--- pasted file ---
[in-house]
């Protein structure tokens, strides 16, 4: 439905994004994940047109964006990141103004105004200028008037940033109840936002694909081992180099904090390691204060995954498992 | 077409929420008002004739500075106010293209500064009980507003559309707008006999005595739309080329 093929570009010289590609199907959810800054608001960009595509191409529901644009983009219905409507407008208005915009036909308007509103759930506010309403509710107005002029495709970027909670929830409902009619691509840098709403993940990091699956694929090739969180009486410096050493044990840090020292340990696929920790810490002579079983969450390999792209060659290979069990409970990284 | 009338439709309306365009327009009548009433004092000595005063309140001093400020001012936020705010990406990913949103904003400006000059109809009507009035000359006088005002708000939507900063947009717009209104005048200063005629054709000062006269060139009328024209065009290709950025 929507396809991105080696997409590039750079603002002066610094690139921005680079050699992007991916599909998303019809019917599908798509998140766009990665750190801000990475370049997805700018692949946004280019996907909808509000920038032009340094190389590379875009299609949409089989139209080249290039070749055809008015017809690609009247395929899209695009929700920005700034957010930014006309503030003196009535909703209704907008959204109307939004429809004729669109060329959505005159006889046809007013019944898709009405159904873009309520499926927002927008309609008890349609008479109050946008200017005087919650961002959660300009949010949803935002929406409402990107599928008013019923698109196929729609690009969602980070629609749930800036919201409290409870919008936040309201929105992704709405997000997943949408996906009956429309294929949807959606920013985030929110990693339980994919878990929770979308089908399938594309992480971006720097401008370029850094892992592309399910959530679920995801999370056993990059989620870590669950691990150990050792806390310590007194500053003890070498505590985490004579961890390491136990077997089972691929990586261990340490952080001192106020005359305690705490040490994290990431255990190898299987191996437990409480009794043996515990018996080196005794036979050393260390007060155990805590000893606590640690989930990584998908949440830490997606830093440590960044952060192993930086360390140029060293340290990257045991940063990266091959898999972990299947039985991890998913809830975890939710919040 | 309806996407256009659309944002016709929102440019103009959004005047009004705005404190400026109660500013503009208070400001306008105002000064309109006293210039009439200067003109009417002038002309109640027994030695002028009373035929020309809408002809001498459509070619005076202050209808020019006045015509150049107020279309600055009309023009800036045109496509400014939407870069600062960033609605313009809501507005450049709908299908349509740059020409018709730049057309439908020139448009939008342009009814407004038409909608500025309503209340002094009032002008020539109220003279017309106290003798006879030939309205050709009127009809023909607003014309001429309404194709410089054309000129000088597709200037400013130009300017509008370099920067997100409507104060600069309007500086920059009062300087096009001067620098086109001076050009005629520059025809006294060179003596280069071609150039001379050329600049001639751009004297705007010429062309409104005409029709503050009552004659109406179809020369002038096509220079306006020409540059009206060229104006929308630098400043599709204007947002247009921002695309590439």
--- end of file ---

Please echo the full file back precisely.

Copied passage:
[in-house]
């Protein structure tokens, strides 16, 4: 439905994004994940047109964006990141103004105004200028008037940033109840936002694909081992180099904090390691204060995954498992 | 077409929420008002004739500075106010293209500064009980507003559309707008006999005595739309080329 093929570009010289590609199907959810800054608001960009595509191409529901644009983009219905409507407008208005915009036909308007509103759930506010309403509710107005002029495709970027909670929830409902009619691509840098709403993940990091699956694929090739969180009486410096050493044990840090020292340990696929920790810490002579079983969450390999792209060659290979069990409970990284 | 009338439709309306365009327009009548009433004092000595005063309140001093400020001012936020705010990406990913949103904003400006000059109809009507009035000359006088005002708000939507900063947009717009209104005048200063005629054709000062006269060139009328024209065009290709950025 929507396809991105080696997409590039750079603002002066610094690139921005680079050699992007991916599909998303019809019917599908798509998140766009990665750190801000990475370049997805700018692949946004280019996907909808509000920038032009340094190389590379875009299609949409089989139209080249290039070749055809008015017809690609009247395929899209695009929700920005700034957010930014006309503030003196009535909703209704907008959204109307939004429809004729669109060329959505005159006889046809007013019944898709009405159904873009309520499926927002927008309609008890349609008479109050946008200017005087919650961002959660300009949010949803935002929406409402990107599928008013019923698109196929729609690009969602980070629609749930800036919201409290409870919008936040309201929105992704709405997000997943949408996906009956429309294929949807959606920013985030929110990693339980994919878990929770979308089908399938594309992480971006720097401008370029850094892992592309399910959530679920995801999370056993990059989620870590669950691990150990050792806390310590007194500053003890070498505590985490004579961890390491136990077997089972691929990586261990340490952080001192106020005359305690705490040490994290990431255990190898299987191996437990409480009794043996515990018996080196005794036979050393260390007060155990805590000893606590640690989930990584998908949440830490997606830093440590960044952060192993930086360390140029060293340290990257045991940063990266091959898999972990299947039985991890998913809830975890939710919040 | 309806996407256009659309944002016709929102440019103009959004005047009004705005404190400026109660500013503009208070400001306008105002000064309109006293210039009439200067003109009417002038002309109640027994030695002028009373035929020309809408002809001498459509070619005076202050209808020019006045015509150049107020279309600055009309023009800036045109496509400014939407870069600062960033609605313009809501507005450049709908299908349509740059020409018709730049057309439908020139448009939008342009009814407004038409909608500025309503209340002094009032002008020539109220003279017309106290003798006879030939309205050709009127009809023909607003014309001429309404194709410089054309000129000088597709200037400013130009300017509008370099920067997100409507104060600069309007500086920059009062300087096009001067620098086109001076050009005629520059025809006294060179003596280069071609150039001379050329600049001639751009004297705007010429062309409104005409029709503050009552004659109406179809020369002038096509220079306006020409540059009206060229104006929308630098400043599709204007947002247009921002695309590439």